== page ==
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PhD defence

Personal experience narratives in three African sign languages

  • M. Dias Da Silva Morgado Pereira
Tuesday 27 February 2024
Academy Building
Rapenburg 73
2311 GJ Leiden


  • Prof.dr. M. Mous
  • dr. V. Nyst
  • dr. H. E. Morgan


This book is about three West African sign languages with different time-depths, community sizes and patterns of social interactions. Adamorobe Sign Language (AdaSL), Ghana, is an old village sign language used by 33 deaf people. Langue des Signes de Bouakako (LaSiBo), Côte d'Ivoire, is new and used by six deaf people in a village. Língua Gestual Guineense, Guinea-Bissau, is an emerging school-based sign language used by around 500 deaf people.

In the three sign languages, 45 narratives of personal experiences were analysed to better understand the influence of time depth, community size and socialisation frequency. Four different descriptive analyses of the narratives were carried out. Study 1 analysed narrative structure, following Labov & Waletzky's model (1967) and Freytag's dramatic pyramid (1894). Studies 2, 3 and 4 focused on specific narrative devices turning narratives more convincing, as part of Labov's (1972) "evaluation". These devices refer to the moments when storytellers enhance their narratives by embodying characters, using different signing perspectives (Study 2), role shifting between characters and constructed dialogues (Study 3) and different types of descriptions of the animal (Study 4).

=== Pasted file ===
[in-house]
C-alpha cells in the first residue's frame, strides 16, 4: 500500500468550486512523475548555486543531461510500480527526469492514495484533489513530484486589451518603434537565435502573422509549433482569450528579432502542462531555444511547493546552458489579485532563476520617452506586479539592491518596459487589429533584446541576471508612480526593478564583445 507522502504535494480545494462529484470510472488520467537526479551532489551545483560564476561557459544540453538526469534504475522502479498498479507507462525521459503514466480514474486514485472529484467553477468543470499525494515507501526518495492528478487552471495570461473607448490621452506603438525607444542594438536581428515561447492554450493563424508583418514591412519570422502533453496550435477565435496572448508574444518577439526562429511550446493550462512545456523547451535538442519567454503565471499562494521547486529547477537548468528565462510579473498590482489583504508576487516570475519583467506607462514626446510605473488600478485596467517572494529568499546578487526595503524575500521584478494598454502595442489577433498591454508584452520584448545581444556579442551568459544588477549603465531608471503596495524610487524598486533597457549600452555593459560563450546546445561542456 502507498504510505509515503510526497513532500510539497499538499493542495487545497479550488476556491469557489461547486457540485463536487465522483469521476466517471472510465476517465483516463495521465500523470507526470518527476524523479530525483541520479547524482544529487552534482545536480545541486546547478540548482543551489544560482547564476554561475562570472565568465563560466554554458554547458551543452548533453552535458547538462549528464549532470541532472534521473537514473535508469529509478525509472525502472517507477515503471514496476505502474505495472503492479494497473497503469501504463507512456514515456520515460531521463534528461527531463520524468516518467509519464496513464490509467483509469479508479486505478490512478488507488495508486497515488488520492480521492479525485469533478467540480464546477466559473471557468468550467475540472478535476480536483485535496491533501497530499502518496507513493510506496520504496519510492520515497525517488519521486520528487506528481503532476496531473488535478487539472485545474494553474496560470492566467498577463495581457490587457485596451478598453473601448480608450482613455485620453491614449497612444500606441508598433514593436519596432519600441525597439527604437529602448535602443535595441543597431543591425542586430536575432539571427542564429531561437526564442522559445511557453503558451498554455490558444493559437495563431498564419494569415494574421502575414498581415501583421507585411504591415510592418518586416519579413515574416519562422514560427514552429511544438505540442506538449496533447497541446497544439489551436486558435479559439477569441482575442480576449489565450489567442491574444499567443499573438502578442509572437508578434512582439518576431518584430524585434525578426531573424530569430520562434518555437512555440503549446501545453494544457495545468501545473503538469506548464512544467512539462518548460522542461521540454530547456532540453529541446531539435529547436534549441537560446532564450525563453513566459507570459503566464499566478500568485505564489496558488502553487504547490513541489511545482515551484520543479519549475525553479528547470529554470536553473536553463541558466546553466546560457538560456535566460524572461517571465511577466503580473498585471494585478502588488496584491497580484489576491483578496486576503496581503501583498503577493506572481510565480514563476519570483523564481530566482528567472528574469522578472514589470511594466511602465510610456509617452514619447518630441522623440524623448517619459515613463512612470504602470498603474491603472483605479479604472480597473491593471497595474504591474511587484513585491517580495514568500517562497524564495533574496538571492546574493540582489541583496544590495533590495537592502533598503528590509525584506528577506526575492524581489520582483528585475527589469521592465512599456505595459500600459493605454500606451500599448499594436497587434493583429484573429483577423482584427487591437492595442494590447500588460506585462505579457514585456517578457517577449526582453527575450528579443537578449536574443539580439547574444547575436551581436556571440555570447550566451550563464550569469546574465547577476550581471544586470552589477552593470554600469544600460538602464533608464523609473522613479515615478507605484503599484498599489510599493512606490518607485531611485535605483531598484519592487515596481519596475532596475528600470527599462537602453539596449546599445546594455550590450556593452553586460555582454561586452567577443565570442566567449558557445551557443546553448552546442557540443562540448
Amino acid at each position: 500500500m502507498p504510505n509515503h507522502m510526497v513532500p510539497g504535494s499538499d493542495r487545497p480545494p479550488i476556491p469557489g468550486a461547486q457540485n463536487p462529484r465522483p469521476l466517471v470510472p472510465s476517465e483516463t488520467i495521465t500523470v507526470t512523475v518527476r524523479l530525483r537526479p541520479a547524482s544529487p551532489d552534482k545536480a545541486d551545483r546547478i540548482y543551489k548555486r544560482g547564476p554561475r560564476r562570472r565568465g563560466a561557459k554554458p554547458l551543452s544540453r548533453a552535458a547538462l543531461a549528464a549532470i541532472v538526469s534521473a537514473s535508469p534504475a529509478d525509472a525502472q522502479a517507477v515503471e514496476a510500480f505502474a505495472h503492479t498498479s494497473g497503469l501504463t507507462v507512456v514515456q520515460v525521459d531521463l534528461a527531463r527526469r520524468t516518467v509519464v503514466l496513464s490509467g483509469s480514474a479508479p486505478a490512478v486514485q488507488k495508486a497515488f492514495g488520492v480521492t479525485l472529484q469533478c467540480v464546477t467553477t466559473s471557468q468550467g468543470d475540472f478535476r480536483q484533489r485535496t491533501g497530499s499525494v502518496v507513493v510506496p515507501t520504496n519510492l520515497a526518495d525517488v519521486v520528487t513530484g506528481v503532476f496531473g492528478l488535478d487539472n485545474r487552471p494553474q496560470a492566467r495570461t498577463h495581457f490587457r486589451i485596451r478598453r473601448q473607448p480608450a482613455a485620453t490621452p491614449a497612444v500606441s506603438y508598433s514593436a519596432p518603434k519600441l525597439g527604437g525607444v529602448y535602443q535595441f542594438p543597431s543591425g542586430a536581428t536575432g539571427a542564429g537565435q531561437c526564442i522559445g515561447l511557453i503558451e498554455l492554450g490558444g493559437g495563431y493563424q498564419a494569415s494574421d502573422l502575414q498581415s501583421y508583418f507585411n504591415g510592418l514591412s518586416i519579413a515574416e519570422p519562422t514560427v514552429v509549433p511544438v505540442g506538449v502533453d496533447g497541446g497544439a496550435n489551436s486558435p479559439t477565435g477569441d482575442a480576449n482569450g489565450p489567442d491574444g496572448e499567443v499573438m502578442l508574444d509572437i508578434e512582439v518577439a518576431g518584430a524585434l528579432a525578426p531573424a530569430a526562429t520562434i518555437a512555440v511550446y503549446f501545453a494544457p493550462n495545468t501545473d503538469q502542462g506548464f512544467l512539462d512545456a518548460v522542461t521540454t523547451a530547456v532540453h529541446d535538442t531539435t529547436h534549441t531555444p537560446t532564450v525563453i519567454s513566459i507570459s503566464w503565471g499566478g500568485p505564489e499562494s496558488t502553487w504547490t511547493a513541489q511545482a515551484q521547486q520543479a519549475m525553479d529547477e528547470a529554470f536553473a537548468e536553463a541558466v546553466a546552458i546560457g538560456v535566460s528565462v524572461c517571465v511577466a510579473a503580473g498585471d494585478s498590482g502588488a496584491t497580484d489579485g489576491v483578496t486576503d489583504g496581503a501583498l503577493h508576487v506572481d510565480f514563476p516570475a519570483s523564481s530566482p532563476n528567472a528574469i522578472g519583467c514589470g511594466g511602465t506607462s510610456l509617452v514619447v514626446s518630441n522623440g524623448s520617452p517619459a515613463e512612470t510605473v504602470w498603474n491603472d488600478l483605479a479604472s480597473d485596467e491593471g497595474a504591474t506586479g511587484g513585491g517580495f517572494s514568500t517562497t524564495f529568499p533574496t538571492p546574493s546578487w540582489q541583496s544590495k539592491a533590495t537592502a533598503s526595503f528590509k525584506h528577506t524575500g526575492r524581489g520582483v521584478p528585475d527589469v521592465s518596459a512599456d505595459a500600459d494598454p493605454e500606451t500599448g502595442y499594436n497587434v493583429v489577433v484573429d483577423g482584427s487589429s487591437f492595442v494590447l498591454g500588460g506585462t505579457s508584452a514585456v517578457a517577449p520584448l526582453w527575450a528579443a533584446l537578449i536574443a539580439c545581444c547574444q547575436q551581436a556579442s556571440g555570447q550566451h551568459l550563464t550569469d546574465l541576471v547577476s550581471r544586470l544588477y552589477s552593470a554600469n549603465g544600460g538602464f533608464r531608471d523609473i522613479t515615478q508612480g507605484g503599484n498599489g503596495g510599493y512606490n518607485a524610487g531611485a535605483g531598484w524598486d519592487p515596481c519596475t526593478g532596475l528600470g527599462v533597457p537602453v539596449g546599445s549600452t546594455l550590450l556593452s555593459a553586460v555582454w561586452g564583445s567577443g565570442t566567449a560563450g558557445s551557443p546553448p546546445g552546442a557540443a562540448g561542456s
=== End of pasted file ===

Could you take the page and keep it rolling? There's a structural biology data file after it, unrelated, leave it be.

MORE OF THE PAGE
These studies show that AdaSL and male LGG signers use devices reflecting a greater ability to capture the audience's attention, while LaSiBo and female LGG signers tend to show similar patterns in using simpler or reduced devices.
This study shows that the frequency of social interaction between deaf peers is the most crucial factor in language change over time.

PhD dissertations

Approximately one week after the defence, PhD dissertations by Leiden PhD students are available digitally through the Leiden Repository, that offers free access to these PhD dissertations. Please note that in some cases a dissertation may be under embargo temporarily and access to its full-text version will only be granted later.

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